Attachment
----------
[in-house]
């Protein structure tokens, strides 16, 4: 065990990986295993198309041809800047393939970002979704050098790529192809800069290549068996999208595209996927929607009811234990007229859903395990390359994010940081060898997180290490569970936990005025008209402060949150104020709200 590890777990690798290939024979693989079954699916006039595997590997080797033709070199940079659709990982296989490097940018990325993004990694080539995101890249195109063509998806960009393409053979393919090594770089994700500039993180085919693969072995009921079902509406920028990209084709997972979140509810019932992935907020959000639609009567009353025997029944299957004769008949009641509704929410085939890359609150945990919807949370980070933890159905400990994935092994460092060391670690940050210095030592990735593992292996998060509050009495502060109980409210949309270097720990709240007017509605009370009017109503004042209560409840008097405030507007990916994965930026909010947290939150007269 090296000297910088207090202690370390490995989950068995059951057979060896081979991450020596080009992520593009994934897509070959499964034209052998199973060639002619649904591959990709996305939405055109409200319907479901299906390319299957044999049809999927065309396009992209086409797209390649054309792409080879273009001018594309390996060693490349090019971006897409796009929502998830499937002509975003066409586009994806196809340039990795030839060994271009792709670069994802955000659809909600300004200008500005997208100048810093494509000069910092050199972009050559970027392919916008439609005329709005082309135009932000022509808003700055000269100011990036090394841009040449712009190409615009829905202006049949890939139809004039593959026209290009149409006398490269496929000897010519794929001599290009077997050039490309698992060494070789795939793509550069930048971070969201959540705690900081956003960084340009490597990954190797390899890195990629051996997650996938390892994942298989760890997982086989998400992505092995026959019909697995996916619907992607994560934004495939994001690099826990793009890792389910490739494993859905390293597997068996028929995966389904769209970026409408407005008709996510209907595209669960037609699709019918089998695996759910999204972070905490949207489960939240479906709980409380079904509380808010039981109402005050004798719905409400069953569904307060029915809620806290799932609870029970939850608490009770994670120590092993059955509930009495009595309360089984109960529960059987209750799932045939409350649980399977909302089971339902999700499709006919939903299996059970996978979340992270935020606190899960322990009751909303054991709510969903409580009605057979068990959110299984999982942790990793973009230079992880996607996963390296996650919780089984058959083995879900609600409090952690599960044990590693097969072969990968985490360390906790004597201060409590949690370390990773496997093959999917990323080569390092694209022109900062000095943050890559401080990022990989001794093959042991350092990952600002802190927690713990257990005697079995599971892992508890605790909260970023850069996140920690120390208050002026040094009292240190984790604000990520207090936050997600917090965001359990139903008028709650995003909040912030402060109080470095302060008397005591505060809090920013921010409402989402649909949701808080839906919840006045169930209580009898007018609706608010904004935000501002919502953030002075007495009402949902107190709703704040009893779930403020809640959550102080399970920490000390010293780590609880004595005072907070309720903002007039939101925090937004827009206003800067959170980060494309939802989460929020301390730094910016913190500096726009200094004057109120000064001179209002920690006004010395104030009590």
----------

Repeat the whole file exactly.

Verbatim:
[in-house]
């Protein structure tokens, strides 16, 4: 065990990986295993198309041809800047393939970002979704050098790529192809800069290549068996999208595209996927929607009811234990007229859903395990390359994010940081060898997180290490569970936990005025008209402060949150104020709200 590890777990690798290939024979693989079954699916006039595997590997080797033709070199940079659709990982296989490097940018990325993004990694080539995101890249195109063509998806960009393409053979393919090594770089994700500039993180085919693969072995009921079902509406920028990209084709997972979140509810019932992935907020959000639609009567009353025997029944299957004769008949009641509704929410085939890359609150945990919807949370980070933890159905400990994935092994460092060391670690940050210095030592990735593992292996998060509050009495502060109980409210949309270097720990709240007017509605009370009017109503004042209560409840008097405030507007990916994965930026909010947290939150007269 090296000297910088207090202690370390490995989950068995059951057979060896081979991450020596080009992520593009994934897509070959499964034209052998199973060639002619649904591959990709996305939405055109409200319907479901299906390319299957044999049809999927065309396009992209086409797209390649054309792409080879273009001018594309390996060693490349090019971006897409796009929502998830499937002509975003066409586009994806196809340039990795030839060994271009792709670069994802955000659809909600300004200008500005997208100048810093494509000069910092050199972009050559970027392919916008439609005329709005082309135009932000022509808003700055000269100011990036090394841009040449712009190409615009829905202006049949890939139809004039593959026209290009149409006398490269496929000897010519794929001599290009077997050039490309698992060494070789795939793509550069930048971070969201959540705690900081956003960084340009490597990954190797390899890195990629051996997650996938390892994942298989760890997982086989998400992505092995026959019909697995996916619907992607994560934004495939994001690099826990793009890792389910490739494993859905390293597997068996028929995966389904769209970026409408407005008709996510209907595209669960037609699709019918089998695996759910999204972070905490949207489960939240479906709980409380079904509380808010039981109402005050004798719905409400069953569904307060029915809620806290799932609870029970939850608490009770994670120590092993059955509930009495009595309360089984109960529960059987209750799932045939409350649980399977909302089971339902999700499709006919939903299996059970996978979340992270935020606190899960322990009751909303054991709510969903409580009605057979068990959110299984999982942790990793973009230079992880996607996963390296996650919780089984058959083995879900609600409090952690599960044990590693097969072969990968985490360390906790004597201060409590949690370390990773496997093959999917990323080569390092694209022109900062000095943050890559401080990022990989001794093959042991350092990952600002802190927690713990257990005697079995599971892992508890605790909260970023850069996140920690120390208050002026040094009292240190984790604000990520207090936050997600917090965001359990139903008028709650995003909040912030402060109080470095302060008397005591505060809090920013921010409402989402649909949701808080839906919840006045169930209580009898007018609706608010904004935000501002919502953030002075007495009402949902107190709703704040009893779930403020809640959550102080399970920490000390010293780590609880004595005072907070309720903002007039939101925090937004827009206003800067959170980060494309939802989460929020301390730094910016913190500096726009200094004057109120000064001179209002920690006004010395104030009590």